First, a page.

How a fruit and nut bar that couldn't impress Wal-Mart shoppers ended up becoming a bestselling snack

Kind ceoCourtesy of David KassDaniel Lubetzky is the CEO of KIND.

The peril of not being ready to appear in major stores is a problem KIND knows all about. Around 2007, one Wal-Mart buyer gave us a chance.

She was a KIND consumer herself and believed in our brand. She wanted us to succeed. Wal-Mart is a prize account for consumer brands, but it’s a challenging customer for a fledgling start-up to have, because it has world — class service standards and expectations from its vendors.

We debuted in one thousand Wal-Mart stores.

At the time, there was no defined nutritional bar aisle, so we found ourselves on a shelf next to candy bars (which are made of very different ingredients and retail for a fraction of the price of a bar made from whole nuts and fruits).

The larger challenge was that Wal-Mart consumers did not have sufficient awareness of our product.

And we also did not have enough knowledge, as a company, about how to handle an account as big as Wal-Mart.

Our product tended to go missing from shelves, because we couldn’t control the distribution correctly. We sold through a large distributor and had no idea how to monitor our placement. Our products too often got lost in the supply chain.

The test failed within a year and KIND products were discontinued. It was quite a disappointing setback.

When I hired our president, John Leahy, in 2010, I wanted to try Wal-Mart again.

“We’re not ready,” John said. “We’ll go after them when we’re ready.”

We spent the rest of that year and the next working on our internal systems, our distribution, and our tracking. We hired team members who had experience working with Wal-Mart and who understood how their supplier ecosystem worked.

In early 2012, we began making presentations to the company. By that point, KIND had enough brand clout; we were a very different company than we had been five years before. By April 2012, we gained distribution at Wal-Mart.

We now sell four-packs, multipacks, individual KIND bars, and KIND Clusters at Wal-Mart, at attractive prices for consumers.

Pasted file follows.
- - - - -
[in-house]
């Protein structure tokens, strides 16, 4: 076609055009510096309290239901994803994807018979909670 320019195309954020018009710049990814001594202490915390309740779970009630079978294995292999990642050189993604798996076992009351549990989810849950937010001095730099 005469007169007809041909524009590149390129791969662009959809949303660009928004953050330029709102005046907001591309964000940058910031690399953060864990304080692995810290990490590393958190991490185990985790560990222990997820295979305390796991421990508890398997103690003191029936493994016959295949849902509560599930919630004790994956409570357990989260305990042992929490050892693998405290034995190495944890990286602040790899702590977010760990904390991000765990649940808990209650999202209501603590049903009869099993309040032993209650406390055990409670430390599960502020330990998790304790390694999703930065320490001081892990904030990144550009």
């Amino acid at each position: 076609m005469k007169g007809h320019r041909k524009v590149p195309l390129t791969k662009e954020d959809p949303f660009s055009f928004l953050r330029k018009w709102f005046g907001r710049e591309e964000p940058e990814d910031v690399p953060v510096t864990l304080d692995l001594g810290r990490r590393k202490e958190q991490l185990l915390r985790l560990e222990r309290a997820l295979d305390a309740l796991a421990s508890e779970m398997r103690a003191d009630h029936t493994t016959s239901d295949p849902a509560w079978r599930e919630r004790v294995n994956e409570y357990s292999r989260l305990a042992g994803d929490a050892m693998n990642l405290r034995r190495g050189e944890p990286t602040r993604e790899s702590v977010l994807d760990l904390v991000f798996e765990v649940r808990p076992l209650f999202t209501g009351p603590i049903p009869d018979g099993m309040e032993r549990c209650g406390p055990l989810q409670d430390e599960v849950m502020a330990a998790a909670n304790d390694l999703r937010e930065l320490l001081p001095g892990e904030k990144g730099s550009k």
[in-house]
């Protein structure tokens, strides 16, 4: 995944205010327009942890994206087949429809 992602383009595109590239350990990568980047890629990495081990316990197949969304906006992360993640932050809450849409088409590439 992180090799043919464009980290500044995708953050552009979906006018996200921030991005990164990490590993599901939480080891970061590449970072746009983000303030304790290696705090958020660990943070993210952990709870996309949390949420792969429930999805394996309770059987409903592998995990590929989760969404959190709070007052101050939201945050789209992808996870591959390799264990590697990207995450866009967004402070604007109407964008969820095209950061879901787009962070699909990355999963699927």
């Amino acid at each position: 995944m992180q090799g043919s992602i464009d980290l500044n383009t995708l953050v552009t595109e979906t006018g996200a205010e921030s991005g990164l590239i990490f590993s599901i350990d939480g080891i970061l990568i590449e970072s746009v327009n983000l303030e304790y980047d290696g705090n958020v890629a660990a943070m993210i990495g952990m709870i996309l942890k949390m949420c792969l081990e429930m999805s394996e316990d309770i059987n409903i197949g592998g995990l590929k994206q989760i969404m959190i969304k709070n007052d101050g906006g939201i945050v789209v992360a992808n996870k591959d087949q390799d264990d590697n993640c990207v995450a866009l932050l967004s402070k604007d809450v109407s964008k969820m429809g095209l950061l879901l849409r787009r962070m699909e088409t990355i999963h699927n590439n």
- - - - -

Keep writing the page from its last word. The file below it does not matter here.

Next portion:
Because of our success with Wal-Mart, we received a call from their sister company, Sam’s Club, which became a customer as well.

We had a similar experience with Target.

Several limited tests, beginning in 2011, did not go spectacularly, but we gave the relationship everything we had and took nothing for granted. John persuaded them that we deserved a real shot so we could invest in them on a nationwide scale (by then, our awareness and momentum warranted no less).

We began selling regularly at Target in September 2013 and gained traction quickly.

They now feature all of our lines prominently. Our granola line is the bestseller in its category. They noticed, and invited us to partner with them on their prestigious Made to Matter initiative, spotlighting socially conscious companies on the cutting edge. We are blessed to consider them a formidable partner.

Whatever beachhead you conquer, you have to be able to deliver more productive returns to the retailer, on a same-store basis, than competing brands. Then the retailers start helping you expand.

Target workerAssociated PressKIND bars gained traction a lot more quickly at Target.

You need to be disciplined and respectful — to your brand and to the retailers — and keep walking past the stores that are not right for you, or not ripe for a relationship. Learn to wait.

Often you’re anxious and excited to expand your business, and you don’t want to slow down.

It’s hard to be patient when you want everyone to buy your product.

One rule of thumb KIND lives by is to do only that which we can do with absolute excellence, without cutting any corners.

And a trick I use to conquer my own fear of closing off opportunities is to say to myself, “I am not saying ‘no.’ I am just saying, ‘not now, not yet.'” I learned to be disciplined enough not to drop everything and go for it immediately.

We entrepreneurs tend to sense — falsely — that everything we do will succeed. It is this sense of invincibility that prompts us to take risks others may not, so it is an essential strength to have this naïve bravado to some degree. But it can also destroy us if not managed.

Michael Porter, a professor at Harvard Business School, said, “The essence of strategy is choosing what not to do.” For entrepreneurs, at a minimum, they can tell themselves that strategy means choosing what to leave for tomorrow.

From the book DO THE KIND THING: THINK BOUNDLESSLY, WORK PURPOSEFULLY, LIVE PASSIONATELY by Daniel Lubetzky. Copyright © 2015 by Daniel Lubetzky. Reprinted by arrangement with Ballantine, an imprint of Random House, a division of Penguin Random House LLC. All rights reserved.

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